02/03/2018

Getting rid of coal, learning to manage climate change risks in the best possible way, building a dialogue between science, business, decision-making, and society. The discussion panel organized by the CMCC Foundation in the context of “All4TheGreen – Mobilizing Climate Science” in Bologna to celebrate the 30th anniversary of the IPCC. With the participation of Youba Sokona, IPCC Vice-President, Carlo Carraro, President of the European Association of Environmental and Resource Economists (EAERE), Nadia Pinardi, President of JCOMM, Sandro Fuzzi, CNR-ISAC, Andrea Segré, Chairman of the Edmund Mach Foundation, and the President of the CMCC Foundation, Antonio Navarra.

There is a bridge between us and the future in which societies are successfully coping with climate change. It is a bridge made of multidisciplinary collaborations, in which different disciplines collaborate to integrate scientific knowledge with the creation of technological and strategic solutions. This bridge to the future was at the center of the debate entitled “Climate Change reshaping our future: the IPCC looking ahead,” which took place in Bologna on 26 February on the occasion of the All4TheGreen – Mobilizing Climate Science Day. The initiative that celebrated 30 years since the founding of the IPCC, the United Nations Intergovernmental Panel on Climate Change.

“Scientific institutions are often organized by separate departments,”  Antonio Navarra, President of the CMCC Foundation that organized the debate during the day, said. “It is a way of organizing the research that belongs to the past centuries. Looking to the future means breaking down these barriers and finding a way of contributing together to identify solutions to complex problems that are of fundamental importance for the Planet in the coming decades, such as climate change”.

Interdisciplinarity is crucial to the future, and climate sciences are opening up. “In the Eighties, when we started working with the IPCC -  ISAC-CNR scientist Sandro Fuzzi said – it was unthinkable that physicists could interact with chemists or economists. We have worked hard in this direction, and a further turning point has come with the involvement of social sciences in the study of climate change. The latter has become increasingly important, in particular by moving in two directions. “First of all, social sciences help to know people’s behavior -  IPCC vice-Chair Prof. Youba Sokona explained. “Looking to the future means finding new ways of producing and consuming energy. To ensure the application of technological solutions in everyday life is useful to understand how people face innovation and how it can enter our habits”.

Advanced tools are needed to create a multi-disciplinary approach to climate change research, and to let information and data accessible to all to go across the bridge. “Data sharing platforms are paramount – Prof. Nadia Pinardi, co-Chair of JCOMM, Technical Commission for Oceanography and Marine Meteorology, said. “We have a large research community, and we must make sure that the data are shared as much as possible to create a space for dialogue between the scientific community, businesses, and decision-makers. By working in this direction – concluded Prof. Pinardi – we will be able to develop increasingly precise models to study the impacts of climate change and to build maps and tools to manage the related risks”.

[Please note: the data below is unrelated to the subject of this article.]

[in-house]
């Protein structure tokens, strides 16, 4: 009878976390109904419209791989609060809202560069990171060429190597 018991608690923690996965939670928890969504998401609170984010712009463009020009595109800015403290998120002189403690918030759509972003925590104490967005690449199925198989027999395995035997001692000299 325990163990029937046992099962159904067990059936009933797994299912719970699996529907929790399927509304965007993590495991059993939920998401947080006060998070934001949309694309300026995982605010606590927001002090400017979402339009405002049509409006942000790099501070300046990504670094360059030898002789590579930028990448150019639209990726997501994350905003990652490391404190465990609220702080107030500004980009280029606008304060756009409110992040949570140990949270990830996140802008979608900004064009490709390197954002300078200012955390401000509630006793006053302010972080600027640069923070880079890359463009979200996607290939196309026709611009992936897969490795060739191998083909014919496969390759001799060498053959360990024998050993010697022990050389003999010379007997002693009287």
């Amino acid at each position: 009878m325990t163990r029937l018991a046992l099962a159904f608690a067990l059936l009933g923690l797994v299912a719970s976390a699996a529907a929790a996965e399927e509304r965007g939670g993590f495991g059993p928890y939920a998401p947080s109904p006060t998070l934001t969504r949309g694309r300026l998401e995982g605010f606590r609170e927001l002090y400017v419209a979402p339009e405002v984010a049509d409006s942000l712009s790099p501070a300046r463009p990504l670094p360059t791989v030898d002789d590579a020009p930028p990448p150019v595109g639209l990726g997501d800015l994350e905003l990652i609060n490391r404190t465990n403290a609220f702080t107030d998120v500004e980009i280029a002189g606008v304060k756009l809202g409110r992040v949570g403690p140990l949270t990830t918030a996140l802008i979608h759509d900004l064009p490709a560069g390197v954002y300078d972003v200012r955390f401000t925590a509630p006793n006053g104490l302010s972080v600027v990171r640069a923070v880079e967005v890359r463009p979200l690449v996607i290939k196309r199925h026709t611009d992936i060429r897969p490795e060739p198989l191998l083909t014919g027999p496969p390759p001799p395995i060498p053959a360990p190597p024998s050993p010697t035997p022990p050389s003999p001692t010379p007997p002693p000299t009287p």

The technological scenarios and the role of policy in defining the future we are building are at the core of the words of  Prof. Carlo Carraro, President of the European Association of Environmental and Resource Economists (EAERE). “The transition to the future we are talking about – explained Carraro – is a transition from fossil fuels to renewables, a path that has so many protagonists. One of them is electrification, namely the tendency to use electricity as energy for many uses, a direction that helps us to get rid of coal once and for all. Another protagonist of the transition is digitalization, which brings with it the need to look at the world in a different way, with new opportunities, new jobs. We must be positive because many technologies help in this direction. Governments have to make choices consistent with this perspective. Otherwise, we will have missed a great opportunity, because we will not have understood that supporting this transition is worthwhile in many respects”.

On the subject of food, Andrea Segré (President of the Mach Foundation) explained that climate change affects everyone, it has consequences on food security. I, therefore, think it is necessary to approach these issue with a holistic vision, especially with regard to research, which starts from the premise of a’ cube health,’ given by the multiplication of human, animal and environmental health. Each element of the One Health operation is fundamental to the equilibrium of the ecosystem as a whole”.

All4TheGreen – Mobilizing Climate Science, was a day of debates to celebrate thirty years of the IPCC, the main international body established in 1988 to provide the world with a clear and science-based vision of this phenomenon. The event was organized by the Minister for the Environment, Land and Sea, the World Bank’s Connect4Climate Global Partnership Programme and IPCC, in collaboration with the CMCC.